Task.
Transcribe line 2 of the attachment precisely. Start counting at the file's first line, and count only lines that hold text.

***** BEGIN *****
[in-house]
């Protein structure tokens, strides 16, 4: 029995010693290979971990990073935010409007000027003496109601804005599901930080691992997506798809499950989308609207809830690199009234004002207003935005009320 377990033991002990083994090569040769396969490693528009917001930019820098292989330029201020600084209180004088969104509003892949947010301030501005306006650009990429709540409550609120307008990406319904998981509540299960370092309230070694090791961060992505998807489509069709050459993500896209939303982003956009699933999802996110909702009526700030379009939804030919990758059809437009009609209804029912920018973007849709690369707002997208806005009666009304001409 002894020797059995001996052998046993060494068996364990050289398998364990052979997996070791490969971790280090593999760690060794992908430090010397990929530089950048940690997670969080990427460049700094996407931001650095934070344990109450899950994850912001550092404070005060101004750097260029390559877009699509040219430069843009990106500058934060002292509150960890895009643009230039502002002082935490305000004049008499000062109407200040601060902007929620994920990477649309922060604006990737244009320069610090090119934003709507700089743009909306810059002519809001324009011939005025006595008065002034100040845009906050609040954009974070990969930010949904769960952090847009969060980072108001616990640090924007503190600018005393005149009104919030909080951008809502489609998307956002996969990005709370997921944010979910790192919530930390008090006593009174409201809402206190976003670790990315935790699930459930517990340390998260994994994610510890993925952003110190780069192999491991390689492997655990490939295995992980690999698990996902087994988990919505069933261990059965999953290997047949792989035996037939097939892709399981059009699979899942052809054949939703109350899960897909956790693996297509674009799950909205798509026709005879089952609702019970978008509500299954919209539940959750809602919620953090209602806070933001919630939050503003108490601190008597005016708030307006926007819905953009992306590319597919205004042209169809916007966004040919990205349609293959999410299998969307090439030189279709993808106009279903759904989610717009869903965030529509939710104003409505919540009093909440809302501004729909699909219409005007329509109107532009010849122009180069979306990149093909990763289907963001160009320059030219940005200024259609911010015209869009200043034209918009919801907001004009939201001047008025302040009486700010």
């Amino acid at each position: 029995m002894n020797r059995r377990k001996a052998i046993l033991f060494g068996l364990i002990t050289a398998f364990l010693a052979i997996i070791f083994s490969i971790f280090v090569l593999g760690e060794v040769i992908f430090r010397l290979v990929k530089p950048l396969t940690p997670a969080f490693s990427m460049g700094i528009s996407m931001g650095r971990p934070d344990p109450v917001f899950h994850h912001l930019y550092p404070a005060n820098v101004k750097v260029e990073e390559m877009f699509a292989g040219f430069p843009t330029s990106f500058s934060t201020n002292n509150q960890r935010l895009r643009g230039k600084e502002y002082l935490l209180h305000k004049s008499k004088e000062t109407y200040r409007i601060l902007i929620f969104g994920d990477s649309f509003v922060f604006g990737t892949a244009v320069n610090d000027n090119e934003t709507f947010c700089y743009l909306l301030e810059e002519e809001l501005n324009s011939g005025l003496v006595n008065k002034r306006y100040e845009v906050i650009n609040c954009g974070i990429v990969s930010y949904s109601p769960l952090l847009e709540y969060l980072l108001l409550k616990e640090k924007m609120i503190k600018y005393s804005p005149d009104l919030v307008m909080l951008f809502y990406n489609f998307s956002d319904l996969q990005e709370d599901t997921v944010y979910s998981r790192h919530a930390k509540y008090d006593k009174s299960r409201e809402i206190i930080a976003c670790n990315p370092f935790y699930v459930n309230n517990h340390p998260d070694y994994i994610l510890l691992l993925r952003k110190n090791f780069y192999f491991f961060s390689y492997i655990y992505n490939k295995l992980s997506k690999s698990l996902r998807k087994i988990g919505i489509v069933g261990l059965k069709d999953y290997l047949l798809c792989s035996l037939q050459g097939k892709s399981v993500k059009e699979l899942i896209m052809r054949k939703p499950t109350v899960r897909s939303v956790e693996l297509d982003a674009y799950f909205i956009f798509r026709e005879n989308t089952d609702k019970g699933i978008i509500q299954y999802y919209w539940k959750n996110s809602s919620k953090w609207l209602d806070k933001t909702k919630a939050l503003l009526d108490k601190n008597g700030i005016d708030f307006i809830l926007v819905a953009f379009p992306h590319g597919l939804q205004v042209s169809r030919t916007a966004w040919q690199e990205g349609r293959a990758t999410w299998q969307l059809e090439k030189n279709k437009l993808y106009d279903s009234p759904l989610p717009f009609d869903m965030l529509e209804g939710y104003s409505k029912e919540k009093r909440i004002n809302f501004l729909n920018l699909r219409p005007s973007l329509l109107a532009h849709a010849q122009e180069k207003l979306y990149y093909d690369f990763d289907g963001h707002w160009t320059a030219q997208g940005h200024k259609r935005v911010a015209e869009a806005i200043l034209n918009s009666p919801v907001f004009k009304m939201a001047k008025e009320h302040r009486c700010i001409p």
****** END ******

């Protein structure tokens, strides 16, 4: 029995010693290979971990990073935010409007000027003496109601804005599901930080691992997506798809499950989308609207809830690199009234004002207003935005009320 377990033991002990083994090569040769396969490693528009917001930019820098292989330029201020600084209180004088969104509003892949947010301030501005306006650009990429709540409550609120307008990406319904998981509540299960370092309230070694090791961060992505998807489509069709050459993500896209939303982003956009699933999802996110909702009526700030379009939804030919990758059809437009009609209804029912920018973007849709690369707002997208806005009666009304001409 002894020797059995001996052998046993060494068996364990050289398998364990052979997996070791490969971790280090593999760690060794992908430090010397990929530089950048940690997670969080990427460049700094996407931001650095934070344990109450899950994850912001550092404070005060101004750097260029390559877009699509040219430069843009990106500058934060002292509150960890895009643009230039502002002082935490305000004049008499000062109407200040601060902007929620994920990477649309922060604006990737244009320069610090090119934003709507700089743009909306810059002519809001324009011939005025006595008065002034100040845009906050609040954009974070990969930010949904769960952090847009969060980072108001616990640090924007503190600018005393005149009104919030909080951008809502489609998307956002996969990005709370997921944010979910790192919530930390008090006593009174409201809402206190976003670790990315935790699930459930517990340390998260994994994610510890993925952003110190780069192999491991390689492997655990490939295995992980690999698990996902087994988990919505069933261990059965999953290997047949792989035996037939097939892709399981059009699979899942052809054949939703109350899960897909956790693996297509674009799950909205798509026709005879089952609702019970978008509500299954919209539940959750809602919620953090209602806070933001919630939050503003108490601190008597005016708030307006926007819905953009992306590319597919205004042209169809916007966004040919990205349609293959999410299998969307090439030189279709993808106009279903759904989610717009869903965030529509939710104003409505919540009093909440809302501004729909699909219409005007329509109107532009010849122009180069979306990149093909990763289907963001160009320059030219940005200024259609911010015209869009200043034209918009919801907001004009939201001047008025302040009486700010």